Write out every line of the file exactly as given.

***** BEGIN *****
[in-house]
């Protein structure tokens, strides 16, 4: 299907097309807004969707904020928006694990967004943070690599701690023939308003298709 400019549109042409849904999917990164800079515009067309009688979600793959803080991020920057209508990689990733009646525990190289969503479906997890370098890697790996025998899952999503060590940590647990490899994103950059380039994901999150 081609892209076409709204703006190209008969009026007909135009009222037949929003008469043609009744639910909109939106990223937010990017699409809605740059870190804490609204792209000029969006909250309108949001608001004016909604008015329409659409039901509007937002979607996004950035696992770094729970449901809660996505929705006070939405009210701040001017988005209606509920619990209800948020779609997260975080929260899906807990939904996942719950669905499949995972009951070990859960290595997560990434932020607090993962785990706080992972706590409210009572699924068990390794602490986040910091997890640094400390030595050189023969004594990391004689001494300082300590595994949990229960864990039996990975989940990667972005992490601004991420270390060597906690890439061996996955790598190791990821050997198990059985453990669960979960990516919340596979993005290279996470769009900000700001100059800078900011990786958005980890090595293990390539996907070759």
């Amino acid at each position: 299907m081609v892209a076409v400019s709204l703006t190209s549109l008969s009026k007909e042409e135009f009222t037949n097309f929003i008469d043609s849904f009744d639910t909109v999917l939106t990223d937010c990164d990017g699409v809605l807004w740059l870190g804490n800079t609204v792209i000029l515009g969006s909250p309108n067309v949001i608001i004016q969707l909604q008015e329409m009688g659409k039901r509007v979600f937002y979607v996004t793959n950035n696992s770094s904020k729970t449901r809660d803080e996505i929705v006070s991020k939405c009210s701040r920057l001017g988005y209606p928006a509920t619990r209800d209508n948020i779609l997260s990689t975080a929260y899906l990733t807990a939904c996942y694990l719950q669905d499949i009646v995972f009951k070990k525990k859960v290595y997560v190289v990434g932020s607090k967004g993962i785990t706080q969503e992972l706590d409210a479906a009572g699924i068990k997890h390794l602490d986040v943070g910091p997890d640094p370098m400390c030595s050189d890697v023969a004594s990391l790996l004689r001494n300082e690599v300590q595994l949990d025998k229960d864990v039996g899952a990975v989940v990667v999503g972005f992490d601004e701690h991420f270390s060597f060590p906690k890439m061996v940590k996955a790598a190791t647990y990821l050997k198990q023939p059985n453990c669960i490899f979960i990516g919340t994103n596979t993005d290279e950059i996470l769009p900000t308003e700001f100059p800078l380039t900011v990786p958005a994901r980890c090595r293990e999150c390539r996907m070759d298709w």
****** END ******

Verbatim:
[in-house]
């Protein structure tokens, strides 16, 4: 299907097309807004969707904020928006694990967004943070690599701690023939308003298709 400019549109042409849904999917990164800079515009067309009688979600793959803080991020920057209508990689990733009646525990190289969503479906997890370098890697790996025998899952999503060590940590647990490899994103950059380039994901999150 081609892209076409709204703006190209008969009026007909135009009222037949929003008469043609009744639910909109939106990223937010990017699409809605740059870190804490609204792209000029969006909250309108949001608001004016909604008015329409659409039901509007937002979607996004950035696992770094729970449901809660996505929705006070939405009210701040001017988005209606509920619990209800948020779609997260975080929260899906807990939904996942719950669905499949995972009951070990859960290595997560990434932020607090993962785990706080992972706590409210009572699924068990390794602490986040910091997890640094400390030595050189023969004594990391004689001494300082300590595994949990229960864990039996990975989940990667972005992490601004991420270390060597906690890439061996996955790598190791990821050997198990059985453990669960979960990516919340596979993005290279996470769009900000700001100059800078900011990786958005980890090595293990390539996907070759």
């Amino acid at each position: 299907m081609v892209a076409v400019s709204l703006t190209s549109l008969s009026k007909e042409e135009f009222t037949n097309f929003i008469d043609s849904f009744d639910t909109v999917l939106t990223d937010c990164d990017g699409v809605l807004w740059l870190g804490n800079t609204v792209i000029l515009g969006s909250p309108n067309v949001i608001i004016q969707l909604q008015e329409m009688g659409k039901r509007v979600f937002y979607v996004t793959n950035n696992s770094s904020k729970t449901r809660d803080e996505i929705v006070s991020k939405c009210s701040r920057l001017g988005y209606p928006a509920t619990r209800d209508n948020i779609l997260s990689t975080a929260y899906l990733t807990a939904c996942y694990l719950q669905d499949i009646v995972f009951k070990k525990k859960v290595y997560v190289v990434g932020s607090k967004g993962i785990t706080q969503e992972l706590d409210a479906a009572g699924i068990k997890h390794l602490d986040v943070g910091p997890d640094p370098m400390c030595s050189d890697v023969a004594s990391l790996l004689r001494n300082e690599v300590q595994l949990d025998k229960d864990v039996g899952a990975v989940v990667v999503g972005f992490d601004e701690h991420f270390s060597f060590p906690k890439m061996v940590k996955a790598a190791t647990y990821l050997k198990q023939p059985n453990c669960i490899f979960i990516g919340t994103n596979t993005d290279e950059i996470l769009p900000t308003e700001f100059p800078l380039t900011v990786p958005a994901r980890c090595r293990e999150c390539r996907m070759d298709w």